Negatve feedback s a part of the 'real world'. I agree, marketers sacrfce authentcty when they shelter customers from negatve feedback.

  • http://www.linkedin.com/in/myover Paul West Jauregui

    I enjoyed your pont about negatve feedback buldng authentcty. The more contrved the world seems, the more we all demand what’s real. As realty s qualfed, altered, and commercalzed, consumers respond to what s engagng, personal, memorable – and above all, authentc.

    Negatve feedback s a part of the 'real world'. I agree, marketers sacrfce authentcty when they shelter customers from negatve feedback.

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  • http://twitter.com/be3d Ian Greenleigh

    Growng up n SF as I dd, and workng n tech for a bt, I sometmes forget that not everyone s a ravng Apple fanboy. In ths case, Apple may have forgotten ths, too. Ther response seems to be mprovng and helpng ther mage recover, so I'm nterested to wat and see.

  • http://twitter.com/be3d Ian Greenleigh

    Rght. So, can t be sad that “all buzz s good buzz”? Probably not, but you brng up an nterestng pont about defensve maneuverng by Apple loyalsts, whch mght have a postve net effect overall.

  • http://twitter.com/be3d Ian Greenleigh

    I thnk you're rght, but I wonder how much ths type of censorshp has really hampered nnovaton. Apple stlls seems to be a leader n that regard.

  • http://www.soapyhollow.com DeAnne

    Whle your ponts are vald as to *why* companes should allow honest dscourse, I thnk t's mportant to note the other sde of the con, whch s that what Apple does on t's customer forums s ndcatve of what Apple does on Tunes and the app store…nvsble, underhanded censorshp of anythng that doesn't meet Poltburo Polcy.

    Ergo, Apple's polcy gave consumers a good vew behnd the curtan, and f they contnue to choose Apple over better prced, better optoned compettors who don't promote censorshp; well, that gves the rest of us an dea of how strong ther brand really s. (And I tell ya, Apple's been coastng on that 1984 ad for decades…even after Steve Jobs sad hs goal was to elmnate adult fcton and entertanment from the web, people stll see Apple as a beacon of “alternatve-ness”. That was possbly one of the greatest advertsements ever from a memetc standpont.)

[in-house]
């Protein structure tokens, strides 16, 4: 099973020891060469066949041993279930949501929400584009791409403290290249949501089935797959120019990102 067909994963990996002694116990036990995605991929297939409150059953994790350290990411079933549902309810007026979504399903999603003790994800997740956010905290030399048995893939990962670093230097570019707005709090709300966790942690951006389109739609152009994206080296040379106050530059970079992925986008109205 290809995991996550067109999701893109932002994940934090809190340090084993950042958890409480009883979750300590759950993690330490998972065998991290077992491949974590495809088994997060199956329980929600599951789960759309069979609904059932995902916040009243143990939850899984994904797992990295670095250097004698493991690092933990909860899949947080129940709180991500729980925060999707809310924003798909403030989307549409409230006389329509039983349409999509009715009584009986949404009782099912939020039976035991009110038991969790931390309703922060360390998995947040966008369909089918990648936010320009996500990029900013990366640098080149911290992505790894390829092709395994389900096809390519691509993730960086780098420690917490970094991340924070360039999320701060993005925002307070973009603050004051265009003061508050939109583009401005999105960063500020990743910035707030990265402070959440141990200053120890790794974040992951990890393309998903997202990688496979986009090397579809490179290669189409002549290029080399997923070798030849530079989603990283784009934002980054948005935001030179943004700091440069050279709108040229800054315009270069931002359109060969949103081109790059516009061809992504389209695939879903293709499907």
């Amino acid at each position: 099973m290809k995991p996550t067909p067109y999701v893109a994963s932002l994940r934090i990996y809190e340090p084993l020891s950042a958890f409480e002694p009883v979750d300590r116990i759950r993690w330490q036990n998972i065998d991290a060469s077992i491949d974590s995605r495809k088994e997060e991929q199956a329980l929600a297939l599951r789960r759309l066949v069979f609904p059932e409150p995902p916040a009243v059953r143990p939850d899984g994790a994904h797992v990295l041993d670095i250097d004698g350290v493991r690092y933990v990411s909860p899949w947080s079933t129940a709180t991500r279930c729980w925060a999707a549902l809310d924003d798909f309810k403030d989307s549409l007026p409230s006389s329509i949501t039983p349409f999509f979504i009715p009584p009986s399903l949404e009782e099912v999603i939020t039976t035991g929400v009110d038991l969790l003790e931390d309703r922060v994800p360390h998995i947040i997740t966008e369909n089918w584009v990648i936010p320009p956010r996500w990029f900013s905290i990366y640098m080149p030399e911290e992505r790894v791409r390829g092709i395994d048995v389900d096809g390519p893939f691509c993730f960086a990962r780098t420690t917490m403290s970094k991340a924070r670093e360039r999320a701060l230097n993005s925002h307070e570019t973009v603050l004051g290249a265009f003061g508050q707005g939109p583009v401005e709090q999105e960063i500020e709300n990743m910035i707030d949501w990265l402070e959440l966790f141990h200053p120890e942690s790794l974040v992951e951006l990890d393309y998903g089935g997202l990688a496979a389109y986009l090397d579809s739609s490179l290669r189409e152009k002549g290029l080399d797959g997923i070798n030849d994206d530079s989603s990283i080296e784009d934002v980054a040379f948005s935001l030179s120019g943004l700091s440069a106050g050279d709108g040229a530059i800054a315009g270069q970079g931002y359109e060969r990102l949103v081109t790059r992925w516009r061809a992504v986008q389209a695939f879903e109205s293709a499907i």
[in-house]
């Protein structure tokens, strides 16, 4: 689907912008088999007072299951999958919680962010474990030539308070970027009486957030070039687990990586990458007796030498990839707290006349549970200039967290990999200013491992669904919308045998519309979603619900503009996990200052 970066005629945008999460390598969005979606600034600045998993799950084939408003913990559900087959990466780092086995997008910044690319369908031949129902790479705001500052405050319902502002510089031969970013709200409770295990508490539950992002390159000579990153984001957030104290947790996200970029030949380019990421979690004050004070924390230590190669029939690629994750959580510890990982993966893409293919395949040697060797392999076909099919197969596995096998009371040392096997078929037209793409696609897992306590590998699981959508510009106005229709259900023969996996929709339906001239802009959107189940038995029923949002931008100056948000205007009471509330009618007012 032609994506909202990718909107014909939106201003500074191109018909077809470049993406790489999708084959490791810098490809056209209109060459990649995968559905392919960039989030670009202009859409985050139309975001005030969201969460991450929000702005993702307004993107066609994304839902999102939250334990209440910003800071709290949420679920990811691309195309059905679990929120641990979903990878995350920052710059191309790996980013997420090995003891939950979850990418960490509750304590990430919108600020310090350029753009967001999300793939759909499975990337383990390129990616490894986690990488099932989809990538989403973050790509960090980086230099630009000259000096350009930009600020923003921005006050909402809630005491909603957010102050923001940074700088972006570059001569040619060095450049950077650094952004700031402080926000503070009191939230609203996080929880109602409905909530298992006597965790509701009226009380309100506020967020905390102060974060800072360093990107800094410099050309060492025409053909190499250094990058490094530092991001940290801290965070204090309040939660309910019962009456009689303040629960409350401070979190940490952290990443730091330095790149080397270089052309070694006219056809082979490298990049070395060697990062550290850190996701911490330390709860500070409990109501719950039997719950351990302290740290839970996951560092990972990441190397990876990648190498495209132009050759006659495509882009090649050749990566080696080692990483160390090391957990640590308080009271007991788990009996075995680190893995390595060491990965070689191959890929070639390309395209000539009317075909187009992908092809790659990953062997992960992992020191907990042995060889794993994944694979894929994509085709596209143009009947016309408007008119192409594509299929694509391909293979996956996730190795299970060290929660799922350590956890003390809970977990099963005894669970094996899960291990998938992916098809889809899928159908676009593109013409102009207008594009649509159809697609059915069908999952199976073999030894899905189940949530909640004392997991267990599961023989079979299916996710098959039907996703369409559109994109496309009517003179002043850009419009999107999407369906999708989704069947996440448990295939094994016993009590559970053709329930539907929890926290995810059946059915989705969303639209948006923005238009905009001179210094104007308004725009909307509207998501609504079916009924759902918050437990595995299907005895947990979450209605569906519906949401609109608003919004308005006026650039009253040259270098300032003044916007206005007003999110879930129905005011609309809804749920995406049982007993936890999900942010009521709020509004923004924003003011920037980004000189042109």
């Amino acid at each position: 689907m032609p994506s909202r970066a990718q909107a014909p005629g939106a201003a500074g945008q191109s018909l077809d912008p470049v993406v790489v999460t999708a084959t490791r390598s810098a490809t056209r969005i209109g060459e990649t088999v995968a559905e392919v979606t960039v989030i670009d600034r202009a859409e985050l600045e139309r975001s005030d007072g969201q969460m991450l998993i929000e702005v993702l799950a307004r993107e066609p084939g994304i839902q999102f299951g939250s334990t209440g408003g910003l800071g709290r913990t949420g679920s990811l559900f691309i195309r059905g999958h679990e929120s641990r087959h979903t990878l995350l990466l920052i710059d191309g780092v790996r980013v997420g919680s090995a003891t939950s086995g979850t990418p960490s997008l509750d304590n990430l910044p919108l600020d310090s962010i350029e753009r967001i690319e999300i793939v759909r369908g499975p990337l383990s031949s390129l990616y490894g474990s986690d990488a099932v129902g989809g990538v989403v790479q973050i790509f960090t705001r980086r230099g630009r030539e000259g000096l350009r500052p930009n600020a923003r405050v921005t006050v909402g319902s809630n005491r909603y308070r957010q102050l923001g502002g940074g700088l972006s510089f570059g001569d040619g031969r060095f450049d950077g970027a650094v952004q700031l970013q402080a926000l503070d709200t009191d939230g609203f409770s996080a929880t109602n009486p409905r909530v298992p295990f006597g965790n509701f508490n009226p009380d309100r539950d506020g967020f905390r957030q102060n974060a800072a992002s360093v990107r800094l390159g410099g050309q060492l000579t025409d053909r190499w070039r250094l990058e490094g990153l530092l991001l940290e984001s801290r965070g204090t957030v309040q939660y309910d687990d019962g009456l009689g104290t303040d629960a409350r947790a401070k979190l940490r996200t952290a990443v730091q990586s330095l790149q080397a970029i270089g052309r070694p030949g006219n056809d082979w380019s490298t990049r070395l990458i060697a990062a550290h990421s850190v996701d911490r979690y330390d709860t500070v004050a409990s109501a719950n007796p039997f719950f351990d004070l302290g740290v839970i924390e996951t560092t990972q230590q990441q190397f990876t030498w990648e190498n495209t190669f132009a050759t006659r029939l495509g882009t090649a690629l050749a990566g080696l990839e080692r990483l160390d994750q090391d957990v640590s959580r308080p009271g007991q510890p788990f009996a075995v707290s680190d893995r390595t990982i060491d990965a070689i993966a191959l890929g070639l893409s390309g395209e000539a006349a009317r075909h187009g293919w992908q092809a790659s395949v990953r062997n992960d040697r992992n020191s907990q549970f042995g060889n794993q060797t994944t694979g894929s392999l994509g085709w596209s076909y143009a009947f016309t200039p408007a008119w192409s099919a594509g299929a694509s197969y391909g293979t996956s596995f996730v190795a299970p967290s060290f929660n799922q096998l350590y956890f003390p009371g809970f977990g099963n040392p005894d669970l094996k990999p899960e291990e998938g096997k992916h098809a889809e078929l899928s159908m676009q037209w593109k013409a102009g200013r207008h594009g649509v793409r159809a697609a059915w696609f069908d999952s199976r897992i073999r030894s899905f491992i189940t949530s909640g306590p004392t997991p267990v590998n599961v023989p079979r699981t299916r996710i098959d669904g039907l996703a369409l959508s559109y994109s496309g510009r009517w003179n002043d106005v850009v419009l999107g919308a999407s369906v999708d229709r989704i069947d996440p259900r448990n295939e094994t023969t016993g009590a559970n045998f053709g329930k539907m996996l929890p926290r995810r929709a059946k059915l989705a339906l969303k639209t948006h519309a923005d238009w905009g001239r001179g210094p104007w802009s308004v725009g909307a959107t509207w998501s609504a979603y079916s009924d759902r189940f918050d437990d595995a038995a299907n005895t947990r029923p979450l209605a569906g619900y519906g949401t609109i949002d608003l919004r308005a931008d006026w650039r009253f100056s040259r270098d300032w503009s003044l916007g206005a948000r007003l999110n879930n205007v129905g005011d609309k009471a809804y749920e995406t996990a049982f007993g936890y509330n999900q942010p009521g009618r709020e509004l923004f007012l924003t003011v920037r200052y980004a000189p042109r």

Whch s to say: Honesty, Openness, Revews…all fne and good; but t's all trumped by good advertsng.

  • Austen Trimble

    Great nsght. I thnk another thng that exacerbated Apple's problem here s ther unwllngness, ntally, to acknowledge that the “ssues” were even real. Ths really undercuts confdence n your base of support, bad dea. They need to learn to gve ther problems a “hug” .e. embrace them, not the “hesman” -pushng them away out of fear. Both responses wll translate to customers, I thnk we know whch s a better message to send.

  • http://blog.college-laptop.org College Laptop

    Good nsght. Its nterestng how consumers wll automatcally place a product n ther “spectrum of choces” even f they have heard bad thngs about t. The exposure alone promotes the brand, product, and n-turn, brngs out the hard-core supporters of that product. Its even possble that some artcles supportng the Phone 4 wll now be wrtten that would not have been wrtten f there wasn't such a buzz about t.

  • Kent White

    Great ponts. Here's another good reason to avod censorshp of negatve comments – t's a reflecton of your corporate culture. If you are wllng to censor consumer nput, you leave the mpresson that crtcsm may not be tolerated n your company's culture ether. That's a red flag not just for consumers, but for employees and nvestors as well. When employees feel lke they can't say the emperor has no clothes, t can kll nnovaton, mprovement, and even free-flowng communcaton. A company that admts mstakes and works through them nspres a lot more trust than one that squelches bad news.